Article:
I Love You, Man is, of course, as anybody knows who has been reading any media outlet lately, a bromance. That is because the two love interests are straight men (if they were gay, it would be called a dick flick). Everybody thinks this a new genre, but the boy meets boy, boy loses boy, boy gets boy stories date back to the early days of film with such movies as What Price Glory? What’s new is that the director, writers, producer, advertisers are finally admitting to what is really going on. The honesty is kind of fun because it’s just so cute watching straight men make fools of themselves trying to admit they have feelings for one another. The downside is that one gets the feeling that the director, et. al. also think they deserve to be rewarded for discovering something everybody else knew all along (like a student wanting extra credit for remembering to put his name at the top of the test). In spite of all that, I Love You, Man is a frolic, a very, very funny divertissement, a wonderful way to spend a few hours, especially if life is getting you down. The middle part tends to slow; that’s because the script (screenplay credited to John Hamburg and Larry Levin) didn’t seem to know exactly what kind of character arc they wanted to give the Paul Rudd character: is he suppose to be someone who needs to learn how to be more open and free like the Jason Segel character, maybe, possibly, it’s as good as any other character arc we can come up with? But since the Segel character is more annoying than charmingly free at times and Rudd’s character doesn’t need a character arc (he’s just fine as he is), this section feels a little like everyone’s biding time until the final act. The Lou Ferrigno parts also don’t satisfy; it feels as if he’s cast because Arnold Schwarzenegger couldn’t take the gig because he’s still governor. The real standouts are Jon Favreau as a boor of a husband who has found the perfect wife for himself; Andy Samberg as the gay brother (included so the audience can be absolutely sure that what is going on between Rudd and Segel is not homosexual in nature); and J.K. Simmons and Jane Curtin playing normal, yet, effective parents who the authors thankfully forgot to pattern after the ones in the Focker films. See it with someone you love—of the same sex—and this time don’t sit with one seat between you so no one suspects you’re out on a date.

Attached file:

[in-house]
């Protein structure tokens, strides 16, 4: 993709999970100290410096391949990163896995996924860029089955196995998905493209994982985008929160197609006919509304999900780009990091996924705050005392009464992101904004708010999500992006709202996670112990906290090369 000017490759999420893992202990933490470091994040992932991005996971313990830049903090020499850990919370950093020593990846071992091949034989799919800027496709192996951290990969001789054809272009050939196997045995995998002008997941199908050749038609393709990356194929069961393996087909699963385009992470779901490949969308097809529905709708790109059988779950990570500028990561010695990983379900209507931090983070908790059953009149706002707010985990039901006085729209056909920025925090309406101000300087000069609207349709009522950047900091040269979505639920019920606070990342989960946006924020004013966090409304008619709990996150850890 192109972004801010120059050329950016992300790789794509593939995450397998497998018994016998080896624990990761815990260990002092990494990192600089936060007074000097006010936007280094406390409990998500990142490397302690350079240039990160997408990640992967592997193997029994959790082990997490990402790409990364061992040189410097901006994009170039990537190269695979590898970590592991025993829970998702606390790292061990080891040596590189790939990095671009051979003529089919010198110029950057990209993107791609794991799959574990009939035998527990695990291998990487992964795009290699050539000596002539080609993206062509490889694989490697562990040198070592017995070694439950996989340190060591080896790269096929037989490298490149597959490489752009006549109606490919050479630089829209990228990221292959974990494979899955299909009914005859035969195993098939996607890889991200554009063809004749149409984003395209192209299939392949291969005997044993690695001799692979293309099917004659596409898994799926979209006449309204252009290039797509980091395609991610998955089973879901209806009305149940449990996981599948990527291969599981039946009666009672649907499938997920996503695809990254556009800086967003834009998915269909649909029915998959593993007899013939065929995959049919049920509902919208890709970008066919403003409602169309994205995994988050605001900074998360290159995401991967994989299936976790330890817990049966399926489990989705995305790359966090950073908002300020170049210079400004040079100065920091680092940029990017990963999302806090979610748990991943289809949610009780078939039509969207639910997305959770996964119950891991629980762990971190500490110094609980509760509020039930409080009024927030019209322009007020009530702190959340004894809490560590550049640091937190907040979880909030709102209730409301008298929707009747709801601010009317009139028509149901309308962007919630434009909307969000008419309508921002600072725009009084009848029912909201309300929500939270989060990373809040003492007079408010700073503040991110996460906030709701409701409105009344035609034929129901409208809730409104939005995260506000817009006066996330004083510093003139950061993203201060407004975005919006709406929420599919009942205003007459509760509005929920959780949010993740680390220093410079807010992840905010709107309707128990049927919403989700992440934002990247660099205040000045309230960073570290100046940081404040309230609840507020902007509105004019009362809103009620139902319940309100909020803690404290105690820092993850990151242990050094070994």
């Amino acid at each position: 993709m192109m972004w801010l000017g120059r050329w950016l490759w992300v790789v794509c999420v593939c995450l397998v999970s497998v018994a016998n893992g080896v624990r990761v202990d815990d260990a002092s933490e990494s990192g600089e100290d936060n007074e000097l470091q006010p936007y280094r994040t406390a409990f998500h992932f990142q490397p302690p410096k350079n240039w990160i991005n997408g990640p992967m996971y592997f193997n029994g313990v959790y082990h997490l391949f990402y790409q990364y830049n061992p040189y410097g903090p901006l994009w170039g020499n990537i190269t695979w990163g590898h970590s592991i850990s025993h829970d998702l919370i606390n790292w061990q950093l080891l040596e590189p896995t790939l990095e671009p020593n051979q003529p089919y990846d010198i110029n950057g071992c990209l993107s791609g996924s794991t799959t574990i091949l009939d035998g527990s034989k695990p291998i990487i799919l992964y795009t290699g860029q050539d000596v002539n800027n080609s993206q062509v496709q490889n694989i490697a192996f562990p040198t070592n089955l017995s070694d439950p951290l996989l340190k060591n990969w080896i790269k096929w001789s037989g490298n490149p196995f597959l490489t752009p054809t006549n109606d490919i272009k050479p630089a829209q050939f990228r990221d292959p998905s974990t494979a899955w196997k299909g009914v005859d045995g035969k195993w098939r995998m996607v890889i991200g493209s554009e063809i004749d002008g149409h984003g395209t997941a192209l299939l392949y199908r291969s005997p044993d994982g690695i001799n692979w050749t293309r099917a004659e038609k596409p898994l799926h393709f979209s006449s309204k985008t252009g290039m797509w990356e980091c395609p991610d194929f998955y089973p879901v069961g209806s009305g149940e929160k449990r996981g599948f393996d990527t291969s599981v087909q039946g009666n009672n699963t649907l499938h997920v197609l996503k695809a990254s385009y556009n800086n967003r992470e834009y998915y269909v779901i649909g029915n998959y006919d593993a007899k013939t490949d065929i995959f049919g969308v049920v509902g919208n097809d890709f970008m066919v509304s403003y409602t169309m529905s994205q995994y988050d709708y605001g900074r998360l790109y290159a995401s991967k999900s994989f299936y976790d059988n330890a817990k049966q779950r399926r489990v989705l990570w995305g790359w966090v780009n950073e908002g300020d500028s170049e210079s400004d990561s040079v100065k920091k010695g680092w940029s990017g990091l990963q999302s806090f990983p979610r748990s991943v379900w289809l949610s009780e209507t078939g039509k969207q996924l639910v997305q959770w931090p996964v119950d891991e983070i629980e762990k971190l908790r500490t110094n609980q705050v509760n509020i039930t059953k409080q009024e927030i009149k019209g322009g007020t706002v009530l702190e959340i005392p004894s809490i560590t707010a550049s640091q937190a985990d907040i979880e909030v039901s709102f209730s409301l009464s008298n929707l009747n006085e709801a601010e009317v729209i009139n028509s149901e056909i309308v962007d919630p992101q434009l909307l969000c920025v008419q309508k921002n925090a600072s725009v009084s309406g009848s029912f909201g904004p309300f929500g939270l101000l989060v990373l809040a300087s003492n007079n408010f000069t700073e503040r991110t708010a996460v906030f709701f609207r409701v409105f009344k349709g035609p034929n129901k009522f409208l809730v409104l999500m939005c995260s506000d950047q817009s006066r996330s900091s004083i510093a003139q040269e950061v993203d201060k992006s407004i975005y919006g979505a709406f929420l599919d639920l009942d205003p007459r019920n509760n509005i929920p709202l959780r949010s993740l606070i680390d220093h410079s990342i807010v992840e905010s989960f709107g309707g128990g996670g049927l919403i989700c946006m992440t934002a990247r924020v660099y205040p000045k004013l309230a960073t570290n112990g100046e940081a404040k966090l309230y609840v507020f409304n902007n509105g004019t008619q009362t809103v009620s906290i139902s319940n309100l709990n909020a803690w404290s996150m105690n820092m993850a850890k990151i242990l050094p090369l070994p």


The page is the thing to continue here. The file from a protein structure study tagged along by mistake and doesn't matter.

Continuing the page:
Like I Love You, Man, Duplicity is also a frolic, a very, very funny divertissement, a wonderful way to spend a few hours, especially if life is getting you down. The main difference is that while I Love You, Man is like having a beer at a neighborhood bar, Duplicity is like having a fine wine at a non-boring cocktail parties (yes, there are such things). This doesn’t make Duplicity better than I Love You, Man because beer and a bar are not inherently superior to wine and a cocktail party. At the same time, Duplicity is the better picture because the structure (screenplay by Tony Gilroy who also directed) is more intriguing and much cleverer (whatever you do, do not, I repeat, do not go to the bathroom until after the first flashback as my friend did, it will take forever for you to figure out what the hell is going on) and the sexual tension between Clive Owen and Julia Roberts is more dangerous and exciting, if more socially acceptable. At the same time, the supporting cast of I Love You, Man is more interesting, the ones in Duplicity often seem to just be along for the ride. See it with someone you love, but with someone of the opposite sex (unless you’re gay, then… well, you know).